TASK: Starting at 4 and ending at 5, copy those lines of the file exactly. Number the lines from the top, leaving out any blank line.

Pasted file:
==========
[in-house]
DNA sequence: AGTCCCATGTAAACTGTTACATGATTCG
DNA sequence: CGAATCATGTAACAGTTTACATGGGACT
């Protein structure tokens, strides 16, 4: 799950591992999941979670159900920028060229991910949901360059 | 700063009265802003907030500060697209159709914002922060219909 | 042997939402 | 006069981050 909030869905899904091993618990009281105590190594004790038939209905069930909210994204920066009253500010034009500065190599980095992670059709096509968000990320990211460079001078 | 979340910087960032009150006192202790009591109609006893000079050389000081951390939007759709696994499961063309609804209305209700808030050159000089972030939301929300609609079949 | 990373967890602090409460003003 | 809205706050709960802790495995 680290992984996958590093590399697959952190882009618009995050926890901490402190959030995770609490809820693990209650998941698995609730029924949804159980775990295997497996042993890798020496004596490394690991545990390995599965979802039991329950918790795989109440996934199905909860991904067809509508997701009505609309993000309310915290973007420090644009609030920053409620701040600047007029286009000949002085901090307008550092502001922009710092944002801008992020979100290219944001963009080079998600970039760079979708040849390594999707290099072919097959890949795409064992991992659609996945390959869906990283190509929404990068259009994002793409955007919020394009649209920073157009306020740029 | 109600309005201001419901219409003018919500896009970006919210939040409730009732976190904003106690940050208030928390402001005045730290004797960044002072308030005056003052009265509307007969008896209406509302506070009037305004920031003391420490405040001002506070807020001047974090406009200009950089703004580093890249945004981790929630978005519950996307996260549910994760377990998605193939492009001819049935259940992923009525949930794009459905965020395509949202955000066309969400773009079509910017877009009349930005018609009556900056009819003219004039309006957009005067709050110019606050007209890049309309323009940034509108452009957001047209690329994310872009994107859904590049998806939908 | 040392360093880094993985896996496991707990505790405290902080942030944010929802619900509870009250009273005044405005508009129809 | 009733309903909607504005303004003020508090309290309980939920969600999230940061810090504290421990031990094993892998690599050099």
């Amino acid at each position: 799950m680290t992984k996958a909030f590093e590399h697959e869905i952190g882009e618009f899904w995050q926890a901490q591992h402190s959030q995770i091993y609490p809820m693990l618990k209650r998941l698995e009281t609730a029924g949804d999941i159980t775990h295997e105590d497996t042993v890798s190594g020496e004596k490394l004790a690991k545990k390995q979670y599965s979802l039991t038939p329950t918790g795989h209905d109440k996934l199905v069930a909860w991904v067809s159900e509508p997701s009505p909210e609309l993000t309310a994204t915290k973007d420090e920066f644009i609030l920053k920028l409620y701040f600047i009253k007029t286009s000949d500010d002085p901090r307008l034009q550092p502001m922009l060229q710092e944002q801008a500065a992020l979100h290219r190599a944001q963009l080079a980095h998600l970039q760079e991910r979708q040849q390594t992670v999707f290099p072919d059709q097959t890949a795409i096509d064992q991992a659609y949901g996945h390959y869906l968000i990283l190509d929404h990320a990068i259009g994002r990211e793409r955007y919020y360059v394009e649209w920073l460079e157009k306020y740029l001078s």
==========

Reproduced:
């Protein structure tokens, strides 16, 4: 799950591992999941979670159900920028060229991910949901360059 | 700063009265802003907030500060697209159709914002922060219909 | 042997939402 | 006069981050 909030869905899904091993618990009281105590190594004790038939209905069930909210994204920066009253500010034009500065190599980095992670059709096509968000990320990211460079001078 | 979340910087960032009150006192202790009591109609006893000079050389000081951390939007759709696994499961063309609804209305209700808030050159000089972030939301929300609609079949 | 990373967890602090409460003003 | 809205706050709960802790495995 680290992984996958590093590399697959952190882009618009995050926890901490402190959030995770609490809820693990209650998941698995609730029924949804159980775990295997497996042993890798020496004596490394690991545990390995599965979802039991329950918790795989109440996934199905909860991904067809509508997701009505609309993000309310915290973007420090644009609030920053409620701040600047007029286009000949002085901090307008550092502001922009710092944002801008992020979100290219944001963009080079998600970039760079979708040849390594999707290099072919097959890949795409064992991992659609996945390959869906990283190509929404990068259009994002793409955007919020394009649209920073157009306020740029 | 109600309005201001419901219409003018919500896009970006919210939040409730009732976190904003106690940050208030928390402001005045730290004797960044002072308030005056003052009265509307007969008896209406509302506070009037305004920031003391420490405040001002506070807020001047974090406009200009950089703004580093890249945004981790929630978005519950996307996260549910994760377990998605193939492009001819049935259940992923009525949930794009459905965020395509949202955000066309969400773009079509910017877009009349930005018609009556900056009819003219004039309006957009005067709050110019606050007209890049309309323009940034509108452009957001047209690329994310872009994107859904590049998806939908 | 040392360093880094993985896996496991707990505790405290902080942030944010929802619900509870009250009273005044405005508009129809 | 009733309903909607504005303004003020508090309290309980939920969600999230940061810090504290421990031990094993892998690599050099």
């Amino acid at each position: 799950m680290t992984k996958a909030f590093e590399h697959e869905i952190g882009e618009f899904w995050q926890a901490q591992h402190s959030q995770i091993y609490p809820m693990l618990k209650r998941l698995e009281t609730a029924g949804d999941i159980t775990h295997e105590d497996t042993v890798s190594g020496e004596k490394l004790a690991k545990k390995q979670y599965s979802l039991t038939p329950t918790g795989h209905d109440k996934l199905v069930a909860w991904v067809s159900e509508p997701s009505p909210e609309l993000t309310a994204t915290k973007d420090e920066f644009i609030l920053k920028l409620y701040f600047i009253k007029t286009s000949d500010d002085p901090r307008l034009q550092p502001m922009l060229q710092e944002q801008a500065a992020l979100h290219r190599a944001q963009l080079a980095h998600l970039q760079e991910r979708q040849q390594t992670v999707f290099p072919d059709q097959t890949a795409i096509d064992q991992a659609y949901g996945h390959y869906l968000i990283l190509d929404h990320a990068i259009g994002r990211e793409r955007y919020y360059v394009e649209w920073l460079e157009k306020y740029l001078s």